One in 10 shoppers using buy now, pay later services have been chased by debt collectors, warns charity
One in 10 shoppers using buy now, pay later (BNPL) services have been chased by debt collectors, rising to one in eight young people, according to new research from Citizens Advice.
The charity's data also shows that of those who were referred to a debt collector for missed BNPL payments, 96% experienced at least one negative consequence. This included having sleepless nights, avoiding answering the door, borrowing money to repay the debt or their mental health getting worse.
Citizens Advice's findings come after the Government announced in February that BNPL would be regulated – though there's been little progress since, with a proposed consultation yet to be published.
MoneySavingExpert.com and its founder Martin Lewis, along with other campaigners, have long called for the "explosive" industry to come under the financial watchdog's eye to protect consumers. In December 2020, Martin gave evidence to the Treasury Committee where he called for regulation at "maximum speed".
With BNPL, instead of paying at the till or online checkout, the BNPL firm pays the retailer for you. You then agree to pay the BNPL firm back over a few weeks or months, meaning you can spread your costs. It's interest and fee-free, so it can be a cheap and easy way of accessing credit if managed correctly – but we've long warned that missing a repayment can lead to problems. See our full Buy now, pay later guide for more info. If you're struggling with repayments, see our Debt Problems guide.
Concern shoppers aren't given enough information at check out
As part of its investigation, Citizens Advice conducted mystery shopping at 100 leading retailers and found that:
- 38 offered BNPL, with 22 offering more than two BNPL options. This meant there were a total of 74 BNPL checkouts.
- Not a single one of these checkouts warned people they could be referred to debt collectors for missed payments. Instead, this was only flagged in the terms and conditions on a separate page, if at all.
- Only 11% of the checkouts warned shoppers they were taking out a credit agreement. The remaining 89% put this information in the small print or terms.
Citizens Advice said it's calling on the Treasury to urgently regulate BNPL as it fears shoppers have been left unprotected and ill-informed during the rapid expansion of the sector.
Dame Clare Moriarty, chief executive of Citizens Advice, said: "The sheer number of shoppers facing debt collection is startling. We know from our frontline advisers just how much stress this can cause. The buy now, pay later industry has exploded and we need consumer protection to keep up with the changes in the way we live. We hope the Treasury can keep pace."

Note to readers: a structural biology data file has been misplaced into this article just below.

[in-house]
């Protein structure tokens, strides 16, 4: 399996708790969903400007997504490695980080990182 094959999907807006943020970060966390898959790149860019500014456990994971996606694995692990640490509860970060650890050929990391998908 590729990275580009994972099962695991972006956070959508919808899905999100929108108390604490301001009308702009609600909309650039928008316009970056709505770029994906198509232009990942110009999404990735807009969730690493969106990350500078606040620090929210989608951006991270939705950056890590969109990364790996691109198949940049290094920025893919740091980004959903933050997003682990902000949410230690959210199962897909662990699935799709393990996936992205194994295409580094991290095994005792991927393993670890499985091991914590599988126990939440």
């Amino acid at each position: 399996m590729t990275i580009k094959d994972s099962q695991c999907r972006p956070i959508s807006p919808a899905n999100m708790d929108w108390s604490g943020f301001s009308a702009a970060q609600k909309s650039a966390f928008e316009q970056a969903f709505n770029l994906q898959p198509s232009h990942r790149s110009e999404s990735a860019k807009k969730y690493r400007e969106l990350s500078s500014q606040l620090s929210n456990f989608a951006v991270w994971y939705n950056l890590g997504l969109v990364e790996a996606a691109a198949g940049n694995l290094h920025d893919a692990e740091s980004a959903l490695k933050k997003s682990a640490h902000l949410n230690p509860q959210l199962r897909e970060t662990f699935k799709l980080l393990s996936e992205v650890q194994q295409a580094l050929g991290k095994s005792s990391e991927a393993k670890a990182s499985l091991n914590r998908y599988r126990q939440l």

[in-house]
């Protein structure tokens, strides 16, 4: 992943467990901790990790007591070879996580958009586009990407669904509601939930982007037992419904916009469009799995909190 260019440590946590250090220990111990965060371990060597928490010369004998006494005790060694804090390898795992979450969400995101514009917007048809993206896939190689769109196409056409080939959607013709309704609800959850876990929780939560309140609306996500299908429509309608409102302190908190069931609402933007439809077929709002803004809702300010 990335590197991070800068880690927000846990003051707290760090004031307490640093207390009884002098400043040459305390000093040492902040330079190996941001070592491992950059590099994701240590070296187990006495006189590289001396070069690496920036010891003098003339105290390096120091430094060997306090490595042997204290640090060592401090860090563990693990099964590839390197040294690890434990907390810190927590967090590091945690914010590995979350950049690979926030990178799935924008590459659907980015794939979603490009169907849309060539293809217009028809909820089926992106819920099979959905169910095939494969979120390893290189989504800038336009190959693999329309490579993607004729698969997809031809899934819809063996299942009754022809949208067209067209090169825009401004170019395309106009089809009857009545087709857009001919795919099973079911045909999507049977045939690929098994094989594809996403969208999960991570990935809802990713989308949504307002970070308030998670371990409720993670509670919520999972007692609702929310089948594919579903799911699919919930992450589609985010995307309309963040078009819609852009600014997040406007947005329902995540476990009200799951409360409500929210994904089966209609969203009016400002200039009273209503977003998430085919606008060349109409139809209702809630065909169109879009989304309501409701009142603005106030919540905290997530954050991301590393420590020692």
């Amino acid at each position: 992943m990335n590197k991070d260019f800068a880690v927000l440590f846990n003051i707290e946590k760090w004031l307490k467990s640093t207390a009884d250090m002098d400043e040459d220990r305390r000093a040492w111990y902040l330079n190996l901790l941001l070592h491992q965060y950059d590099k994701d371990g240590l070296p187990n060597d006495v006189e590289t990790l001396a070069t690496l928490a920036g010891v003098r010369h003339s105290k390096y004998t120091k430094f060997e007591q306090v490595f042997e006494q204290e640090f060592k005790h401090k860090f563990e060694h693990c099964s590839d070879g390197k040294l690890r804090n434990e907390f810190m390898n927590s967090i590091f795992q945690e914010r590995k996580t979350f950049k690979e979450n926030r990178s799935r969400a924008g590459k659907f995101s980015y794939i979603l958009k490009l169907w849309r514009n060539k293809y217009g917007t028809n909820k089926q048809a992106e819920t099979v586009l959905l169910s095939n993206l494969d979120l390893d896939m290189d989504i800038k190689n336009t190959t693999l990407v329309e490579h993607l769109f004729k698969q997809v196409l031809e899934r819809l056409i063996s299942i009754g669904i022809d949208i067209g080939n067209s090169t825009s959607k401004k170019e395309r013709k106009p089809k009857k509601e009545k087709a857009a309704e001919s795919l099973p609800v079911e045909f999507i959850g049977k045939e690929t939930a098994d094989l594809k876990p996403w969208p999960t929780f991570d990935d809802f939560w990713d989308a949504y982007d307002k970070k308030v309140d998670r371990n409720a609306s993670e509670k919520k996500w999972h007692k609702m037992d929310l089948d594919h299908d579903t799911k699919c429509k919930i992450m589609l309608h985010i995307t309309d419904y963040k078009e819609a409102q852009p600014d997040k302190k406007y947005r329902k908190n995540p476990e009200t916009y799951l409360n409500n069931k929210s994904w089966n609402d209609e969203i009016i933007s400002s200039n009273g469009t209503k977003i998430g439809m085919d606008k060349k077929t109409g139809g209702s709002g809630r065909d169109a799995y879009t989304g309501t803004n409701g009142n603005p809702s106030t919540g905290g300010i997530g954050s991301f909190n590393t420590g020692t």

What does the Government say?
A Treasury spokesperson said: "Buy now, pay later can be a helpful way to manage your finances but it’s important that consumers are protected as these agreements become more popular. By stepping in and regulating, we're making sure people are treated fairly and only offered agreements they can afford."
What do BNPL firms say?
Clearpay, Klarna, Laybuy and Openpay, four of the biggest BNPL providers in the UK, all told us that they only refer customers to debt collectors as a last resort.
A Clearpay spokesperson said: "It is important to note that when we pass on customer information to the agency, we retain full control of the customer relationship, do not report to credit rating agencies and we never share customer information with aggressive doorstep collectors."
Alex Marsh, head of Klarna UK, added: "At Klarna we only ever use debt collection agencies to help us contact customers we are unable to reach and we do this on fewer than 1% of orders. The debt collection agencies we work with are all Financial Conduct Authority authorised and will only contact customers by telephone or email and do not use bailiffs."
A Laybuy spokesperson said: "When a debt is referred to a debt collector, we only ever refer outstanding purchase price of the product. Late fees, which are limited to a maximum of £24 for a single order, are never passed to a debt collector. Laybuy also pays all the cost for debt collection."
Georgina Whalley, interim UK chief executive and group chief marketing officer of Openpay, added: "We refer some outstanding arrears to a third party, but Openpay customers are only contacted via SMS, email and post – never in person."